Epidemiologists use measures of disease frequency, such as prevalence and incidence, to understand and describe a disease concerning the population size within a given time frame.
Within measures of disease frequency, prevalence looks at the number of confirmed cases of the disease within a given population. This measure is specified to a time, called point prevalence, or over a period of time called period prevalence.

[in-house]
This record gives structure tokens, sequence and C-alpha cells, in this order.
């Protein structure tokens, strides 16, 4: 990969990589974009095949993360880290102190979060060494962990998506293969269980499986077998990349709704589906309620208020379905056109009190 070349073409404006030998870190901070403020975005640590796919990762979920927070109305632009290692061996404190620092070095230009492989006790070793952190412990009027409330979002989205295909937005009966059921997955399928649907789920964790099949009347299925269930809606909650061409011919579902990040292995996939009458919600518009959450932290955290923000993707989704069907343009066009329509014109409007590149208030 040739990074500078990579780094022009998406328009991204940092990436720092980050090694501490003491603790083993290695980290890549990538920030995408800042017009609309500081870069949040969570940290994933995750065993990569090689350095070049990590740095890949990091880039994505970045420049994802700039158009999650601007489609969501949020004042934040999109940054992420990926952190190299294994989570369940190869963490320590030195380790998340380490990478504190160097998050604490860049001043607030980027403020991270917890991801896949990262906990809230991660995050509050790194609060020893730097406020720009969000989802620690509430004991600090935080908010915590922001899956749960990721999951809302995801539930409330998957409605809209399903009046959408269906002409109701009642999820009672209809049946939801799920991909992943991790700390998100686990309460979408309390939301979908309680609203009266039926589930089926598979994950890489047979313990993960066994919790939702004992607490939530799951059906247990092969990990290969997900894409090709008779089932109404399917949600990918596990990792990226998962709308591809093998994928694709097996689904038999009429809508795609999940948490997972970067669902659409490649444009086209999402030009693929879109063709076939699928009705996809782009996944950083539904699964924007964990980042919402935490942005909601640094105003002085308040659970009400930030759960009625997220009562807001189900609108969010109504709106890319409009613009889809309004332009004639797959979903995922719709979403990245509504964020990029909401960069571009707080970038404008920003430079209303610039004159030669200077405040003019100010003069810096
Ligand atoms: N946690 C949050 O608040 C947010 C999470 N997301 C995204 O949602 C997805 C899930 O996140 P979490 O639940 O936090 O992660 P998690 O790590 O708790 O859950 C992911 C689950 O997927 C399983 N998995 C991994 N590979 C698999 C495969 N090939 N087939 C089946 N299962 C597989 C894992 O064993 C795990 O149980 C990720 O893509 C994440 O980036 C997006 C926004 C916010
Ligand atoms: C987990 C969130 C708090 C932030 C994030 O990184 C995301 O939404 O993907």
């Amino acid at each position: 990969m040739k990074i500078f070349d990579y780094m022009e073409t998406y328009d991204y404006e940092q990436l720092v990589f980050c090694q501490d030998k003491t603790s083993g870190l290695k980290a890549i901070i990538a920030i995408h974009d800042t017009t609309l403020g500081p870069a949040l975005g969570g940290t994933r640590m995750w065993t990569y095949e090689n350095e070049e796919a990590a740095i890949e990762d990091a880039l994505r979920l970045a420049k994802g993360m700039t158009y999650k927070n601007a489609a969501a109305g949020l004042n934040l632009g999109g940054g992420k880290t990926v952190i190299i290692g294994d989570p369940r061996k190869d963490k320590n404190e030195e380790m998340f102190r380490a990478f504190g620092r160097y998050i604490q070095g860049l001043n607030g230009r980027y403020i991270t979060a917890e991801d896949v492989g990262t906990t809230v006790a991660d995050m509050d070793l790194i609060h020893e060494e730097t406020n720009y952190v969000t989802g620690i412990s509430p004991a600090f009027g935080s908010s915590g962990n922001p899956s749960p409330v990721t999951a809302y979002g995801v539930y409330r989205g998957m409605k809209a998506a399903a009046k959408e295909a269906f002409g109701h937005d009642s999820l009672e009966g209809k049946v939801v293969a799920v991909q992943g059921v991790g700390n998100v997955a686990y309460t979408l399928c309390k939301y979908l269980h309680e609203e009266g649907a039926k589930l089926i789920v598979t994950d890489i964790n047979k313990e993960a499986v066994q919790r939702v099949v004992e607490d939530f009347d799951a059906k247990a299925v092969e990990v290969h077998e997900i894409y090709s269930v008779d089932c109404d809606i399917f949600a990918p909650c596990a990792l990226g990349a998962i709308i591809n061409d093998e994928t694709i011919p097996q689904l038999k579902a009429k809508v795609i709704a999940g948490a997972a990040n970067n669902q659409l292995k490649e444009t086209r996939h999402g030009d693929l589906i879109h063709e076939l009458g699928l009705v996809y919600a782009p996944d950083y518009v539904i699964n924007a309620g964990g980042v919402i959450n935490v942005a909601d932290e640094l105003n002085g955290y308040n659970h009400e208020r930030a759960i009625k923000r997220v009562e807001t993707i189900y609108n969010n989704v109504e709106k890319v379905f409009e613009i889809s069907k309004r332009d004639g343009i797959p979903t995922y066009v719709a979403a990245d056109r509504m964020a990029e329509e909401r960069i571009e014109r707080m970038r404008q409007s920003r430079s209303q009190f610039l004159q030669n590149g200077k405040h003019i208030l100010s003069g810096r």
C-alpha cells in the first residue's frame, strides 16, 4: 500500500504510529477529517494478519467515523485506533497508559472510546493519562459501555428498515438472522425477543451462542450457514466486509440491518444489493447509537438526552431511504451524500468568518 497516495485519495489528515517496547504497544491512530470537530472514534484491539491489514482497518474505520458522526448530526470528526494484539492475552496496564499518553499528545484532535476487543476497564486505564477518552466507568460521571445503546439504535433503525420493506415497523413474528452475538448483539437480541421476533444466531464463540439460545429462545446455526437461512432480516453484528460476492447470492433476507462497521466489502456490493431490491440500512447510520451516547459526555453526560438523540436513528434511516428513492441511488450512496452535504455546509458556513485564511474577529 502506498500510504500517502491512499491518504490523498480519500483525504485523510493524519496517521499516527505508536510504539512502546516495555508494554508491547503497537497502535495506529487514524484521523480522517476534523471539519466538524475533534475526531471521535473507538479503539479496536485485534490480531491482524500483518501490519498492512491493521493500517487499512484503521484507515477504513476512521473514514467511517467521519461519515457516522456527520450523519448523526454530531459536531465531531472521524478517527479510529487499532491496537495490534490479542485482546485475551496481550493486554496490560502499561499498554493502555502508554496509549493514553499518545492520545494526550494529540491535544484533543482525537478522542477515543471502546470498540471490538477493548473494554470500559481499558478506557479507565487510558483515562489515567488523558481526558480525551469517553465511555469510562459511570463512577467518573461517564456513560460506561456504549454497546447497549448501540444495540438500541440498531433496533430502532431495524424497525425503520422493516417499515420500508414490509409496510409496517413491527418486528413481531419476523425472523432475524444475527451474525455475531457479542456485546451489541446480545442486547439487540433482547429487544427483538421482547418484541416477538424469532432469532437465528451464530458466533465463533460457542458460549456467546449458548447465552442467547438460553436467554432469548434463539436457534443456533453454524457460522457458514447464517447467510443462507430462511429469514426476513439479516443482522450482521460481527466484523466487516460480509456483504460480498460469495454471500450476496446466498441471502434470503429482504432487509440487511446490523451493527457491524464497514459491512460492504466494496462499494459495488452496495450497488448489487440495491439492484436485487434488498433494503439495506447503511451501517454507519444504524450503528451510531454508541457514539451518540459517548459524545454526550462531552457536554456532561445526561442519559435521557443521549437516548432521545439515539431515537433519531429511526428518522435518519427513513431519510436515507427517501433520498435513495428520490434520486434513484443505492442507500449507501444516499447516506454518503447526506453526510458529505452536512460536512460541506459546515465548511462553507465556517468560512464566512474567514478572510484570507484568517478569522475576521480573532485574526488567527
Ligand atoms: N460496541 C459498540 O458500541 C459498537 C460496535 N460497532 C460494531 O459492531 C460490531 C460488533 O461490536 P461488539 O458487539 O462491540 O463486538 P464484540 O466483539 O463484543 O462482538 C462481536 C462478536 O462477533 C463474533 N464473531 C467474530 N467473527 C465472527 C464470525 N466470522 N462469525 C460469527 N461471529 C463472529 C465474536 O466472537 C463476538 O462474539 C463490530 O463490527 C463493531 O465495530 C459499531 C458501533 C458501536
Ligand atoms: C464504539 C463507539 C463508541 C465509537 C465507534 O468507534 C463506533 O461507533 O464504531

In comparison, incidence refers to the number of new cases of a disease being encountered within a given population. The time for the incidence measures is also specified. Incident rates are the frequency of new cases occurring in the population.
Incidence risk refers to the healthy individuals in the population at risk of developing the disease at a given time. At the start of the spread, the whole population is considered at incidence risk, but with time, these numbers decrease.